Welcome to this edition of Legislative Landscape. I’m John Schmeiser, CEO for the Western Equipment Dealers Association. In today’s topic, we address the impact that the U.S. election results may have on Canada.
After days of tallying votes, The Associated Press has declared that Joe Biden has won the 2020 presidential election. That means Canada will be readying for an incoming Democratic administration, after four years of often-tense relations with Donald Trump.
Over the course of the campaign, WEDA has looked at the key policy approaches, commitments, and track records of both president-elect Biden and outgoing president Trump, to get a sense of what impact each would have on Canada in the event of their election.
First off, starting with agriculture. The Biden campaign relied on Obama era Secretary of Agriculture Tom Vilsack as their senior advisor during the campaign, so one can expect a return to like policies for agriculture. Their policy platform suggests the next administration should pay farmers to adopt climate-friendly practices. There is a zero-emission goal for agriculture and increased investment in conservation practices. There is a statement outlining the need for regenerative practices that make soil a carbon sink, rather than a source of greenhouse gas emissions. They have pledged additional support for ethanol and biofuels and farm subsidies allocated through the Farm Bill may be tied to implementing healthy soil practices. Although Canada comes nowhere close to providing support to producers like the U.S. does, there is no indication that farm support will be scaled back. Even so, Biden’s position on agriculture is light but may align philosophically with the Trudeau government. Whether producers will agree that this is in the best interests of agriculture remains to be seen.
More concerning has been the Massachusetts state proposition on Right to Repair that was supported by 75% of the voters. Identified as an auto repair initiative, this may be the incentive for states to pass Right to Repair legislation affecting the construction and agricultural equipment industry as well. Although no Right to Repair Bill has passed in the U.S., discussion in Canada is at the early stages. If Canadian governments, see support from The President and State governments for Right to Repair legislation it may be enough for them to also consider the issue. Unfortunately, any such legislation in either Canada or the U.S. would be detrimental to the industry and equipment dealers.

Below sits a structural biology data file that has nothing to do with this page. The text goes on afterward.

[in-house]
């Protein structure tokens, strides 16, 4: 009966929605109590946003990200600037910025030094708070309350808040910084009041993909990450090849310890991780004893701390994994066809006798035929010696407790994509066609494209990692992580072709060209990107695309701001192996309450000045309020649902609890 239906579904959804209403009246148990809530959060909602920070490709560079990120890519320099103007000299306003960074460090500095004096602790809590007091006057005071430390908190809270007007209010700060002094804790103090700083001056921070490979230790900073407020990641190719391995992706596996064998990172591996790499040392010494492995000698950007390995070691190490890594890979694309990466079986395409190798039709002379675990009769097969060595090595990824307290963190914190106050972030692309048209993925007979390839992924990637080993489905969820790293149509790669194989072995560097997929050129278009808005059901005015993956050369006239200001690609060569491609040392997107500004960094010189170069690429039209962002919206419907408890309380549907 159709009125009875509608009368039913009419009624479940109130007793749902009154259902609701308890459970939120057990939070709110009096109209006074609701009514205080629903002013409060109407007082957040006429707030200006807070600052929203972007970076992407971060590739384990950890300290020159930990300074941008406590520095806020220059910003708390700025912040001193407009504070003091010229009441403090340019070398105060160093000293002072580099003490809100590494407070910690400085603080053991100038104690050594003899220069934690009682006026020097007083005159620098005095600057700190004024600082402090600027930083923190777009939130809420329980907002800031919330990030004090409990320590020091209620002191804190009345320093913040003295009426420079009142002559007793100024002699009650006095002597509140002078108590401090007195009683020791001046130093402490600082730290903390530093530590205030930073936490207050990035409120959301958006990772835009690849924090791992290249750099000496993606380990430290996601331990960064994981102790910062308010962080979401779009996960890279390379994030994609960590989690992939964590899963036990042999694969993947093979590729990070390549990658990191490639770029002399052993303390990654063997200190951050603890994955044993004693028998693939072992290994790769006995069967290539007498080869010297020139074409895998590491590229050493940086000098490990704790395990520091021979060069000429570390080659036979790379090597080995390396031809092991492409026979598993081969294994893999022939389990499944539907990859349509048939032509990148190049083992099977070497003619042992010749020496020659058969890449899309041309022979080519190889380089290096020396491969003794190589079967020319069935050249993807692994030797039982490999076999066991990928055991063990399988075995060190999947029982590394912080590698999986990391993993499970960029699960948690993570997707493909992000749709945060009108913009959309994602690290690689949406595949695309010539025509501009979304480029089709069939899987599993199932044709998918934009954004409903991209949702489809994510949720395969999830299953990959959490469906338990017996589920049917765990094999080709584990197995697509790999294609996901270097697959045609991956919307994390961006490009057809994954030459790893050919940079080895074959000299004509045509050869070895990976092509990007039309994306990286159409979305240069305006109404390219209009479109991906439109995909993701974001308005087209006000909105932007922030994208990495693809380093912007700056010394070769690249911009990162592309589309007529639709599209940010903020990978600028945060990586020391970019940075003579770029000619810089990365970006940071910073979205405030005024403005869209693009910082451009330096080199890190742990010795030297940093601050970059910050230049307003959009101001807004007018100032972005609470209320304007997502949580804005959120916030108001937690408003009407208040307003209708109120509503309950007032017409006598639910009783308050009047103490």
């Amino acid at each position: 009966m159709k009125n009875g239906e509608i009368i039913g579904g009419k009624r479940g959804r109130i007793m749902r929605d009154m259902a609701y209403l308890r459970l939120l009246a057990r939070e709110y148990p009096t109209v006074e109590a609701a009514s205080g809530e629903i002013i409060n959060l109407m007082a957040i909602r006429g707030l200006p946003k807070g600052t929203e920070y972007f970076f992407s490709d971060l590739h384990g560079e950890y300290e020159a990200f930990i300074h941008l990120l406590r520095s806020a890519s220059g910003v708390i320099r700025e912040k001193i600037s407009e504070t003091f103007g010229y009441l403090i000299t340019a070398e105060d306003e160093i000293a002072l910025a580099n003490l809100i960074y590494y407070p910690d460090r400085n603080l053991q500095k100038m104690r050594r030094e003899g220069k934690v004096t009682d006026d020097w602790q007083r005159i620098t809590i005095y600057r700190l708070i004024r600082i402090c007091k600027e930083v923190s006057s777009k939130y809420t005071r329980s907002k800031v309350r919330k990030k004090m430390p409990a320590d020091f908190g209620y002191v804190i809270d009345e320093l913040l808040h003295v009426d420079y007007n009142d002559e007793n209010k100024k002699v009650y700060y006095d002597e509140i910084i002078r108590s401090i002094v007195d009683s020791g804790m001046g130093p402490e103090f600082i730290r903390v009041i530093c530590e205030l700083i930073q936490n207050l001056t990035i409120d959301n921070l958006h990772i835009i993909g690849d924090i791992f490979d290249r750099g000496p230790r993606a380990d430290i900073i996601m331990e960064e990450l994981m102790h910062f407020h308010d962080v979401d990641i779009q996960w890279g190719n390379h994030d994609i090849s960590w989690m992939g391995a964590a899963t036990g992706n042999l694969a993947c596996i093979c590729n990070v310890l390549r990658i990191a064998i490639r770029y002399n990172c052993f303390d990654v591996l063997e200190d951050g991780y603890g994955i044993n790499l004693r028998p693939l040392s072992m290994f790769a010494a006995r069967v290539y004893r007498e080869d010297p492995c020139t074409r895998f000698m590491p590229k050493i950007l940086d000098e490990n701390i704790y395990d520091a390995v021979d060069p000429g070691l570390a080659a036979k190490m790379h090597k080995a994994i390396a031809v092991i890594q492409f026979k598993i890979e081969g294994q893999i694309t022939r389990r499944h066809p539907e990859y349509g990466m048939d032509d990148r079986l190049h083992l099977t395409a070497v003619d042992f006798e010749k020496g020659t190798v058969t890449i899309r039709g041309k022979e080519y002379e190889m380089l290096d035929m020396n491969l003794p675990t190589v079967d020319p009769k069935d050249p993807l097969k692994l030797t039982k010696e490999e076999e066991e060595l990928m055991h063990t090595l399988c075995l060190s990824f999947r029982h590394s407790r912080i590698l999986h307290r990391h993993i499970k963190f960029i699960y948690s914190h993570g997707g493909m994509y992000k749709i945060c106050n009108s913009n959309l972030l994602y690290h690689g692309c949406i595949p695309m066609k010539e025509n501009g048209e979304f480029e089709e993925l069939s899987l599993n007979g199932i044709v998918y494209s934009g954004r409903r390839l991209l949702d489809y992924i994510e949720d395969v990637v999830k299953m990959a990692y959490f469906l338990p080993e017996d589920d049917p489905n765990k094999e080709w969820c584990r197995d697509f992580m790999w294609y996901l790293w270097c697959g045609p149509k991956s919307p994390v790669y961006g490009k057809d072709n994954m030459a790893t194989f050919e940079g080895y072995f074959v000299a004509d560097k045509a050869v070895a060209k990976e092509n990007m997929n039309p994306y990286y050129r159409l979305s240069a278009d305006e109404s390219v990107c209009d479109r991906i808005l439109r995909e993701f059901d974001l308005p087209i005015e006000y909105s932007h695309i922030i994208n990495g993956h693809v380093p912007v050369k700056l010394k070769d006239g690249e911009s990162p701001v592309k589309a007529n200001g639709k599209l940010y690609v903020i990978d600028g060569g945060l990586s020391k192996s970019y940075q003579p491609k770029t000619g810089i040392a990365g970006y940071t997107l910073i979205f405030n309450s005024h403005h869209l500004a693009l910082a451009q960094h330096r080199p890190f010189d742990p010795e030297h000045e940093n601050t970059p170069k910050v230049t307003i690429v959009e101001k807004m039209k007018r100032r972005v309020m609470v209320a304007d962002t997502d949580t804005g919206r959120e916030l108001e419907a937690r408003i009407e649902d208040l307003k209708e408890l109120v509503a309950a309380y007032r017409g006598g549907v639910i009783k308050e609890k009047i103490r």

With the closure of the Canada U.S. border at least until November 21, Biden’s response to the border and immigration issues are things that Canadians will pay attention to. While many Americans don’t typically spend a lot of time thinking about the Canadian border, 2020 has not been a typical year. Non-essential land crossings have been blocked since March, due to the COVID-19 pandemic. Despite exemptions for some to reunite with loved ones and kind words from both sides about the collaboration on decisions around the border closure, the still-raging virus means that cross-border travel is set to be restricted for some time.
For how long, though, could depend on how successful Biden is at following through on his promise to get COVID-19 under control in his country. The recent announcement by Phizer on the development of a vaccine holds promise for not only North America but around the world.